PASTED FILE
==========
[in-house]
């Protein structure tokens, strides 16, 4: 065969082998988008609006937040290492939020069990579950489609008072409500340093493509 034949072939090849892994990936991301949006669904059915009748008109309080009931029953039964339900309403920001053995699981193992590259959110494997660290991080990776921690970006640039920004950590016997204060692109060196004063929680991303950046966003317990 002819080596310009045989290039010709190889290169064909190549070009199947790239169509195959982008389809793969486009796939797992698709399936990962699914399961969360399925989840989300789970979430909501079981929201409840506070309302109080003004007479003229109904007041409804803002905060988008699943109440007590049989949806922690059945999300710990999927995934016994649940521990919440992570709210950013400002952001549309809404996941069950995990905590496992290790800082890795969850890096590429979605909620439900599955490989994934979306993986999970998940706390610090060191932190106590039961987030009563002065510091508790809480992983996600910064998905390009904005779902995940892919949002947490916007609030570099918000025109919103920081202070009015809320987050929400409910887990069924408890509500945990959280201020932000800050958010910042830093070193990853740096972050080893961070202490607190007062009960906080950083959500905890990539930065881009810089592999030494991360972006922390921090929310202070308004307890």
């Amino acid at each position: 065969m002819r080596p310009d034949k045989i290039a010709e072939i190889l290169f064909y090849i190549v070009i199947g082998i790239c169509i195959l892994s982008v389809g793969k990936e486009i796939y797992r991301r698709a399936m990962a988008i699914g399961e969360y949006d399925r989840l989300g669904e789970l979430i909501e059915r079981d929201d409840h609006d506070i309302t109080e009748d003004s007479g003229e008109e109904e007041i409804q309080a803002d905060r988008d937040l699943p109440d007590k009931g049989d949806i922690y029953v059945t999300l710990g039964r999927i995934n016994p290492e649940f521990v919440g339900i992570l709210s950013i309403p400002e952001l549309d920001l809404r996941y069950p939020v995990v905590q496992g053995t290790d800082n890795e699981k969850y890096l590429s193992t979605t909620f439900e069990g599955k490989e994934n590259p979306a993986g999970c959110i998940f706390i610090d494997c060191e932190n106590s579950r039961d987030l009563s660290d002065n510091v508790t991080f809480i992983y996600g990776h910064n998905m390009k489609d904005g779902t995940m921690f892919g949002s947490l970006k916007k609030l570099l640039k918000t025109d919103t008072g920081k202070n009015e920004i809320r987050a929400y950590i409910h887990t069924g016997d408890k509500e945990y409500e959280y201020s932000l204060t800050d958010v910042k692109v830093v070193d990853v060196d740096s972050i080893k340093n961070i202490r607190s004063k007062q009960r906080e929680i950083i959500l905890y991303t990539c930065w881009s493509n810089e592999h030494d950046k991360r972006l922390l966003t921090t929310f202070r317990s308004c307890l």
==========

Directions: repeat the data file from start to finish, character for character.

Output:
[in-house]
């Protein structure tokens, strides 16, 4: 065969082998988008609006937040290492939020069990579950489609008072409500340093493509 034949072939090849892994990936991301949006669904059915009748008109309080009931029953039964339900309403920001053995699981193992590259959110494997660290991080990776921690970006640039920004950590016997204060692109060196004063929680991303950046966003317990 002819080596310009045989290039010709190889290169064909190549070009199947790239169509195959982008389809793969486009796939797992698709399936990962699914399961969360399925989840989300789970979430909501079981929201409840506070309302109080003004007479003229109904007041409804803002905060988008699943109440007590049989949806922690059945999300710990999927995934016994649940521990919440992570709210950013400002952001549309809404996941069950995990905590496992290790800082890795969850890096590429979605909620439900599955490989994934979306993986999970998940706390610090060191932190106590039961987030009563002065510091508790809480992983996600910064998905390009904005779902995940892919949002947490916007609030570099918000025109919103920081202070009015809320987050929400409910887990069924408890509500945990959280201020932000800050958010910042830093070193990853740096972050080893961070202490607190007062009960906080950083959500905890990539930065881009810089592999030494991360972006922390921090929310202070308004307890």
């Amino acid at each position: 065969m002819r080596p310009d034949k045989i290039a010709e072939i190889l290169f064909y090849i190549v070009i199947g082998i790239c169509i195959l892994s982008v389809g793969k990936e486009i796939y797992r991301r698709a399936m990962a988008i699914g399961e969360y949006d399925r989840l989300g669904e789970l979430i909501e059915r079981d929201d409840h609006d506070i309302t109080e009748d003004s007479g003229e008109e109904e007041i409804q309080a803002d905060r988008d937040l699943p109440d007590k009931g049989d949806i922690y029953v059945t999300l710990g039964r999927i995934n016994p290492e649940f521990v919440g339900i992570l709210s950013i309403p400002e952001l549309d920001l809404r996941y069950p939020v995990v905590q496992g053995t290790d800082n890795e699981k969850y890096l590429s193992t979605t909620f439900e069990g599955k490989e994934n590259p979306a993986g999970c959110i998940f706390i610090d494997c060191e932190n106590s579950r039961d987030l009563s660290d002065n510091v508790t991080f809480i992983y996600g990776h910064n998905m390009k489609d904005g779902t995940m921690f892919g949002s947490l970006k916007k609030l570099l640039k918000t025109d919103t008072g920081k202070n009015e920004i809320r987050a929400y950590i409910h887990t069924g016997d408890k509500e945990y409500e959280y201020s932000l204060t800050d958010v910042k692109v830093v070193d990853v060196d740096s972050i080893k340093n961070i202490r607190s004063k007062q009960r906080e929680i950083i959500l905890y991303t990539c930065w881009s493509n810089e592999h030494d950046k991360r972006l922390l966003t921090t929310f202070r317990s308004c307890l």